TN: Sure. So when I moved into, when I moved over to out of program management, into Product Marketing for Access at the time, I became a Group Product Manager. And so one of my first hires was David Risher, and had a team of marketers working for me, and, you know, had just great people, it was just learning what it is to lead and to manage. And, you know, in, in those days, I was a domain expert on the particular product, and had helped to build it. And so it helped me earn the respect of my, you know, employees, because they can say, hey, this guy really knows what’s going on. And what he doesn’t know, he’s willing to admit. But he also knows other people that can find out the answer, you know, what he doesn’t know.

CW: Then the next step is managing managers. Do you remember when that first happened for you?

TN: Yeah, that’s that first happened. When I left, the database group at Microsoft, I ran for a period of time, we call the Connectivity Business Unit, which was a nice way of saying it was a substrate of the Exchange group or the Outlook group, basically, Canada. And so I was a general manager up there running that team of development, testing, you know, the, the core infrastructure that it takes to run the team. And, you know, they all the leads had employees and it was, it was a new experience for me.

And the other thing that was a new experience is because it was in Canada, in Vancouver, which is only, you know, 120 miles away from Redmond. I had no idea growing up in the Northwest, that there was such a, you know, cultural divide, and a difference between being a Canadian versus being, you know, an American. And when we made the decision to move the business unit to Redmond, and, and move people out of Vancouver. It was incredible to me how difficult it was because it was only 120 miles of distance. And yet people were asking me questions like, you know, am I going to need to buy a gun? What kind of, and just the whole perception of America is this different, you know, place and so getting people through was very challenging. And so one of the things that I did is I knew that it was key to get a couple of the leaders to say they would move and then we could get everybody else to fall. Because we announced it, we had people, young people 30 days to let us know where they’re going to make the move or not. And, you know, 28 days into it, nobody would. Nobody was committed.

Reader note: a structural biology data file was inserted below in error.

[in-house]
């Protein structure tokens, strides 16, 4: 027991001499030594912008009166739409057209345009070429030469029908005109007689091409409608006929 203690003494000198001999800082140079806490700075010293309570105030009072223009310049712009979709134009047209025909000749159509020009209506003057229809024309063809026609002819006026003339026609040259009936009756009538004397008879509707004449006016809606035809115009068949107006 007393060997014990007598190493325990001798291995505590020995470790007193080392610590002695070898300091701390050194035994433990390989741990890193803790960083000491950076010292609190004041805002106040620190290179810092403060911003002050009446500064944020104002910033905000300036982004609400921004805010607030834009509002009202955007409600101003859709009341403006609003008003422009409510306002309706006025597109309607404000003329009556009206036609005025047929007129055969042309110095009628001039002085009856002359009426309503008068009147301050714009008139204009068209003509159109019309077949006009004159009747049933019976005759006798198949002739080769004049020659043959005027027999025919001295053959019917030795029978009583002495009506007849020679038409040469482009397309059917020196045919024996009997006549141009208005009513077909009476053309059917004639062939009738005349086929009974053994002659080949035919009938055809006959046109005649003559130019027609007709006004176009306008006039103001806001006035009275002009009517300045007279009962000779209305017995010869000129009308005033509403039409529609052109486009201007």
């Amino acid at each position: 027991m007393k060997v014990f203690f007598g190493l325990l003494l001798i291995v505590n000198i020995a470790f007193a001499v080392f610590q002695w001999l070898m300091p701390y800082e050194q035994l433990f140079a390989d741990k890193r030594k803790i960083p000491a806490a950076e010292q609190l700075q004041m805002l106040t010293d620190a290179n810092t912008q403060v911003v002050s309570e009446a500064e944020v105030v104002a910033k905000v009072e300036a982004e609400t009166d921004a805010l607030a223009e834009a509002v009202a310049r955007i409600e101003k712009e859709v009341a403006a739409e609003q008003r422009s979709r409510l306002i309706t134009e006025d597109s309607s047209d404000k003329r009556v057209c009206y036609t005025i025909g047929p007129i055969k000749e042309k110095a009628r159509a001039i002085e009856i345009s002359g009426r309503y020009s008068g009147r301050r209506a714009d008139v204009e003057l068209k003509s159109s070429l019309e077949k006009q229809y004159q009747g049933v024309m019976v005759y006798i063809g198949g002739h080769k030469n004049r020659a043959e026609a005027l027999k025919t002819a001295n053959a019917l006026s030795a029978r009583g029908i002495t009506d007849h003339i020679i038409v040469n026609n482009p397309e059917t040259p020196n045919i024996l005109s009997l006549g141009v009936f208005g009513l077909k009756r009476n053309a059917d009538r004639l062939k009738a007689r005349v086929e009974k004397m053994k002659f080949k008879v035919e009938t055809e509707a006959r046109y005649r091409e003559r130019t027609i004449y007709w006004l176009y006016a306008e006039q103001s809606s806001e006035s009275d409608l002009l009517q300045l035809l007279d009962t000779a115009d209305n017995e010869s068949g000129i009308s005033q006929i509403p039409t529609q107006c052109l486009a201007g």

And so it was like, oh, what am I going to do? So I took, I got a meeting with a couple of the key leaders and had a briefcase of cash, and had a chess timer, and went to him and said, you know, you have five minutes to decide, are you going or not and hit the chess timer. And that person was I was like, I have to my wife, I can only family, what am I going to do is like, this cash is yours, if you can say yes. And so use a little bit of extra hardcore incentive to get the first couple of folks to make the leap. And then from that point, it just sort of, you know, snowballed into getting most of the team to move down to Redmond,